VA Home Loan Income Requirements

A couple and their kids are standing next to the sold sign for their new homeDo you qualify for a VA loan to buy a home? VA home loans offer unique benefits to military veterans, such as no down payment and lower interest rates.
Understand the income requirements before you apply; this article will explain the eligibility criteria.

Determining Income Eligibility for VA Loans

Calculating gross monthly income can be problematic. Some applicants work 40 hours a week, and other employees 37.5 hours; some receive bonus income, and others earn overtime pay. 

The VA underwriter must determine if the applicant's income is stable and reliable, anticipated to continue during the foreseeable future, and
sufficient in amount to carry the monthly mortgage payment.

You might be surprised to learn that the VA income requirements are flexible, and the VA manual discusses general requirements. There are no hard and fast loan requirements because the VA does not lend directly to the borrower, which is left up to VA-approved lenders. 

VA lenders must verify two years of employment. If the applicant (including a spouse) has less than two years of employment, the lender must:

  1. verify prior work plus present employment covering a total of 2 years,
  2. explain why two years of employment could not be verified,
  3. compare any different types of employment verifications obtained (such as Verification of Employment (VOE), pay stubs, and tax returns for consistency), and
  4. clarify any substantial differences in the data that would affect the applicant's qualification.

VA home loan eligibility requirements involve meeting specific income guidelines. To be considered for VA loan programs, you must be employed for at least 30 hours a week and have a two-year steady income history.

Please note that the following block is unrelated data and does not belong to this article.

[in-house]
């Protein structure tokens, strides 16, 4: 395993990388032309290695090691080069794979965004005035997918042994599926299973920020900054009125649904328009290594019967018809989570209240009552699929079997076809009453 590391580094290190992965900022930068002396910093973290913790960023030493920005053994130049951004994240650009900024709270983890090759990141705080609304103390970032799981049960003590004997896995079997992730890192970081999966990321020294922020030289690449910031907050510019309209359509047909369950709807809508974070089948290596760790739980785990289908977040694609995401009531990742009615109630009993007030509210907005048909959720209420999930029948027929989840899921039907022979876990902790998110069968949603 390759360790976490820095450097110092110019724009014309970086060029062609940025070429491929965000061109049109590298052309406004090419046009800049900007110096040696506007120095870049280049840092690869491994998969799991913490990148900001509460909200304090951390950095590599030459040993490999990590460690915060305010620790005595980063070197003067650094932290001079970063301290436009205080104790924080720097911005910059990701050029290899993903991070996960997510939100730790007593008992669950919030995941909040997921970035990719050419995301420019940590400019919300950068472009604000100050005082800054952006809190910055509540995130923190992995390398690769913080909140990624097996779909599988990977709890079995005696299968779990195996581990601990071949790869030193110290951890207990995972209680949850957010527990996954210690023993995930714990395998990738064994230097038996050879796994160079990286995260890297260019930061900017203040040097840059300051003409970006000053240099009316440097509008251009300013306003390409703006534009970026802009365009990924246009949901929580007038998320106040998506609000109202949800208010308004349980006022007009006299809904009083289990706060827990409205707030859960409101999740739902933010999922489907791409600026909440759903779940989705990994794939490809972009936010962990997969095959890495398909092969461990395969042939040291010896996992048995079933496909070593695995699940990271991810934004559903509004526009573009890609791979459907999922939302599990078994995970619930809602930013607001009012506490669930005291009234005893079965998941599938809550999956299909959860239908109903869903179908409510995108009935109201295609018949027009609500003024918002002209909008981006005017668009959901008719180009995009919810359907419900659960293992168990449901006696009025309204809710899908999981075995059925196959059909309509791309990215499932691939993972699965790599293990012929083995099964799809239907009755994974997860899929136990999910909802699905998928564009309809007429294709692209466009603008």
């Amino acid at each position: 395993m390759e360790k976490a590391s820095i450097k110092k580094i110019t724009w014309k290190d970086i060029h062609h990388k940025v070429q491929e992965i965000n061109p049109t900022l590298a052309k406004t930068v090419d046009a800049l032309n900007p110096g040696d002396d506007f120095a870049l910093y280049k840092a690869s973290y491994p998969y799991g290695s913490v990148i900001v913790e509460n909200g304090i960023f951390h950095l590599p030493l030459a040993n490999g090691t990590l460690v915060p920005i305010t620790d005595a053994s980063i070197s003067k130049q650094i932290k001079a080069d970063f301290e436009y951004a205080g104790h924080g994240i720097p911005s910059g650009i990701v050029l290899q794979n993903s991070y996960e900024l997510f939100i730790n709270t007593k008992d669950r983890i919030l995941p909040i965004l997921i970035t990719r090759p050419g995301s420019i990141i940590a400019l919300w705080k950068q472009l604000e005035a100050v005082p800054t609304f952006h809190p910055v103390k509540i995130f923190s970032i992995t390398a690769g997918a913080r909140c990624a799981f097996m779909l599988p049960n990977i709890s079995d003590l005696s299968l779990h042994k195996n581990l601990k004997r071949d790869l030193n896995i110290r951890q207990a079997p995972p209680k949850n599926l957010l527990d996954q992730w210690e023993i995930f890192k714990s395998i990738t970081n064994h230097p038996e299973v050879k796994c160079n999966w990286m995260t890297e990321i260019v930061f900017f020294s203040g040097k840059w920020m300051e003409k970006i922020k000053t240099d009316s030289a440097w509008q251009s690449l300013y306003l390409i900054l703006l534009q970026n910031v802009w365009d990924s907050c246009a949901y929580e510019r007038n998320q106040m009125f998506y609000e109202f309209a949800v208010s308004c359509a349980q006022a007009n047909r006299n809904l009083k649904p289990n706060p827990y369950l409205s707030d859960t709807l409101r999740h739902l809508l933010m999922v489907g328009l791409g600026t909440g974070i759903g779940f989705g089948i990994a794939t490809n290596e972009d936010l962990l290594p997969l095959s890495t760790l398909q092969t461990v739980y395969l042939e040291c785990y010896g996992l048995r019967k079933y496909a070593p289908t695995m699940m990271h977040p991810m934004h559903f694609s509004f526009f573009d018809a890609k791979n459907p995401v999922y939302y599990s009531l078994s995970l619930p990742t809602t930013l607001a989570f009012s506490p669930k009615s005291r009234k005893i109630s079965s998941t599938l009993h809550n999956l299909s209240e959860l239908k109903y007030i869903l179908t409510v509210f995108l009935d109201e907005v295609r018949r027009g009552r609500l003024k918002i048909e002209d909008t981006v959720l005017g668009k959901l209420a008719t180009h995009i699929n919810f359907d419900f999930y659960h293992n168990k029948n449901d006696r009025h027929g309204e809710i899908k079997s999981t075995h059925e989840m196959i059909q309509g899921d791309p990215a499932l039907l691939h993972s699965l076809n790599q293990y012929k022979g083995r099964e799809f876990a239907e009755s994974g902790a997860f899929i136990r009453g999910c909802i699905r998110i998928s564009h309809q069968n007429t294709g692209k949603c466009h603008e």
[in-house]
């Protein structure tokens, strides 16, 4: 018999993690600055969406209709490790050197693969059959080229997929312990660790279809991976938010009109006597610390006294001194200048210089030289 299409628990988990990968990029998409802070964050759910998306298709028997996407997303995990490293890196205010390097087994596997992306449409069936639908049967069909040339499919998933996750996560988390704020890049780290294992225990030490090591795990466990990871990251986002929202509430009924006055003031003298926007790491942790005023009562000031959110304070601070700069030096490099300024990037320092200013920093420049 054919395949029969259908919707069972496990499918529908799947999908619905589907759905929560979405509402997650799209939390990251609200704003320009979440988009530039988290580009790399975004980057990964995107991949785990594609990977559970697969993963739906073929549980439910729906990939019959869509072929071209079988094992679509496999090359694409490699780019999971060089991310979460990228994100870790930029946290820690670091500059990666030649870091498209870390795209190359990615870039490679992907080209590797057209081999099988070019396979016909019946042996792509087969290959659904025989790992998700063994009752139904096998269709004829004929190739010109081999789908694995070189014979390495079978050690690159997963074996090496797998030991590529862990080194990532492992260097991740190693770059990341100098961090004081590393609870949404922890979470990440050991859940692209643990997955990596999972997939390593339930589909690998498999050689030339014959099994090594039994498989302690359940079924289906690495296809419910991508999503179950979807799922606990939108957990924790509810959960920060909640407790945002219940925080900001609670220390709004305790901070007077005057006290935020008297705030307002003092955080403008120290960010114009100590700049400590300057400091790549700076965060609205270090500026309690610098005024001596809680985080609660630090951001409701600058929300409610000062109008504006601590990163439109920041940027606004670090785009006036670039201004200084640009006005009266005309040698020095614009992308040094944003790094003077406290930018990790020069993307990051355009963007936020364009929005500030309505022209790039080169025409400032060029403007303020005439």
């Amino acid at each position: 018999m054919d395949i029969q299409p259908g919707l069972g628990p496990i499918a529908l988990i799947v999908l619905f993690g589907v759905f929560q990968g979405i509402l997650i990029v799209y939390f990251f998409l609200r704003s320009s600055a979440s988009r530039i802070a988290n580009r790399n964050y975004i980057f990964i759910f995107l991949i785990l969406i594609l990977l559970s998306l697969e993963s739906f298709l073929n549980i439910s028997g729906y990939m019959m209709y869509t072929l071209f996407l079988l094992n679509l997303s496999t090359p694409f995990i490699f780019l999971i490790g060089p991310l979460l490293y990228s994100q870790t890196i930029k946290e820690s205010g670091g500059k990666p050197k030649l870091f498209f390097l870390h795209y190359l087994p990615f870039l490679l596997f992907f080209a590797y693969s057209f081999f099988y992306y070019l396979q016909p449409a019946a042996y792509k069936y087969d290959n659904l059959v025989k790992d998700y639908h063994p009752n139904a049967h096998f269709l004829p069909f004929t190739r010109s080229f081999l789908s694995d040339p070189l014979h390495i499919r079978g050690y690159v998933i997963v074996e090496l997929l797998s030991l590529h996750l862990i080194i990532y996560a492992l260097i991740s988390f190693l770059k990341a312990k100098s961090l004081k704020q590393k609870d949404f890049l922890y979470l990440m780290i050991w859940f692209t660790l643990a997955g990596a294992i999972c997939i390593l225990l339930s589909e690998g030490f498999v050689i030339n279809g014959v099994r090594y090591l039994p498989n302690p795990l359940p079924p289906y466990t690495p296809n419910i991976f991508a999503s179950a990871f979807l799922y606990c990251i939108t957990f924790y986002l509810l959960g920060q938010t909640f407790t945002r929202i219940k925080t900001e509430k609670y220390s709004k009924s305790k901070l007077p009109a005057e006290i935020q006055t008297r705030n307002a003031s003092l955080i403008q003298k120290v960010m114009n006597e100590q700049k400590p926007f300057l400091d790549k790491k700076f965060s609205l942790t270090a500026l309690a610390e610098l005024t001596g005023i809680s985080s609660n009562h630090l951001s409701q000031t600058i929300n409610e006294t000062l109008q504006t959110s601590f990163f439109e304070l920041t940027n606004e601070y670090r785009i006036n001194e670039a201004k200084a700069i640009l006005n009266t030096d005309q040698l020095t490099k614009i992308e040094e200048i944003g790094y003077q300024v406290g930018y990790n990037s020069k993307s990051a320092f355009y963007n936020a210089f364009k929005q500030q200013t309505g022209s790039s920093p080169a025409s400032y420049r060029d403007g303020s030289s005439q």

Lenders will review your receipts or pay stubs to verify this. If you receive disability or retirement income, you must show a steady history of receiving it for at least two years. If you're self-employed, your most recent federal income tax filings will be used to determine your eligible income. You'll also need to provide a certificate of eligibility. It's essential to meet these guidelines to qualify for a VA home loan and cover the expense of homeownership.

Documentation of Income

All VA lenders will request documentation of an applicant's earnings, and lenders usually ask for the most recent pay stub to cover the previous 30 days. The lender will also request the W-2s for the past two years.

The lender may ask the employer to complete Form VA Form 26-8497, Request for Verification of Employment. The form asks the employer to acknowledge the applicant's income and whether the continuance of employment is likely.

Building Trades or Other Seasonal or Climate-Dependent Employment

The lender will ask for the following if the applicant works seasonal or in the construction trades.

According to the VA underwriting manual, income analysis is not an exact science. The following criteria must be used to evaluate each loan separately by the lender. The underwriter must look at the following to determine the likelihood of continuous work (i.e., if income is steady and reliable):

  • applicant's past employment record,
  • applicant's training, education, and qualifications for their position,
    common sense
  • documentation evidencing the applicant's total year-to-date earnings
  • Flexibility when warranted.
  • signed and dated individual income tax returns for the previous two years, and if the applicant works out of a union,
  • evidence of the union's history with the applicant's judgment, and 
  • Type of employment, and employer's confirmation of continued work, if provided.

In the applicant's current position, two years of employment is a positive indicator of continued work. It is not a required minimum and only sometimes sufficient to conclude the probability of continued employment.

Less Than 12 Months of Employment

The underwriter must carefully consider the employer's evaluation of the probability of continued employment for less than 12 months and assess whether the applicant's training and education relate directly to the duties of their current position (generally applies to skilled jobs such as a nurse, medical technician, lawyer, paralegal, and computer systems analyst).